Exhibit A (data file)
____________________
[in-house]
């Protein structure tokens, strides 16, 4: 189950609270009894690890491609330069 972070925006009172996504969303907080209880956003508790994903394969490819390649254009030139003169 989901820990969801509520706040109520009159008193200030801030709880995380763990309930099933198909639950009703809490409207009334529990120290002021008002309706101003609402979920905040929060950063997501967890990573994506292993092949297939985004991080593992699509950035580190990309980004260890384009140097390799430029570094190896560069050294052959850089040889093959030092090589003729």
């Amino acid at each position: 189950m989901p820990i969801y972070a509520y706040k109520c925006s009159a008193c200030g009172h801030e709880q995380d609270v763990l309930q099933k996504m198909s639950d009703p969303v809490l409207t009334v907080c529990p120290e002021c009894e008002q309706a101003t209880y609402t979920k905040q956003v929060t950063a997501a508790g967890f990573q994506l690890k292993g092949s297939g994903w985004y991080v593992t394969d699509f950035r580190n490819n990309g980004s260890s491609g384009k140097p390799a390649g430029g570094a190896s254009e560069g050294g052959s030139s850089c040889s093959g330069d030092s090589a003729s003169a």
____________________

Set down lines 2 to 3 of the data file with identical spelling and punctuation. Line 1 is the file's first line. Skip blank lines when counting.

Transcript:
């Protein structure tokens, strides 16, 4: 189950609270009894690890491609330069 972070925006009172996504969303907080209880956003508790994903394969490819390649254009030139003169 989901820990969801509520706040109520009159008193200030801030709880995380763990309930099933198909639950009703809490409207009334529990120290002021008002309706101003609402979920905040929060950063997501967890990573994506292993092949297939985004991080593992699509950035580190990309980004260890384009140097390799430029570094190896560069050294052959850089040889093959030092090589003729």
């Amino acid at each position: 189950m989901p820990i969801y972070a509520y706040k109520c925006s009159a008193c200030g009172h801030e709880q995380d609270v763990l309930q099933k996504m198909s639950d009703p969303v809490l409207t009334v907080c529990p120290e002021c009894e008002q309706a101003t209880y609402t979920k905040q956003v929060t950063a997501a508790g967890f990573q994506l690890k292993g092949s297939g994903w985004y991080v593992t394969d699509f950035r580190n490819n990309g980004s260890s491609g384009k140097p390799a390649g430029g570094a190896s254009e560069g050294g052959s030139s850089c040889s093959g330069d030092s090589a003729s003169a």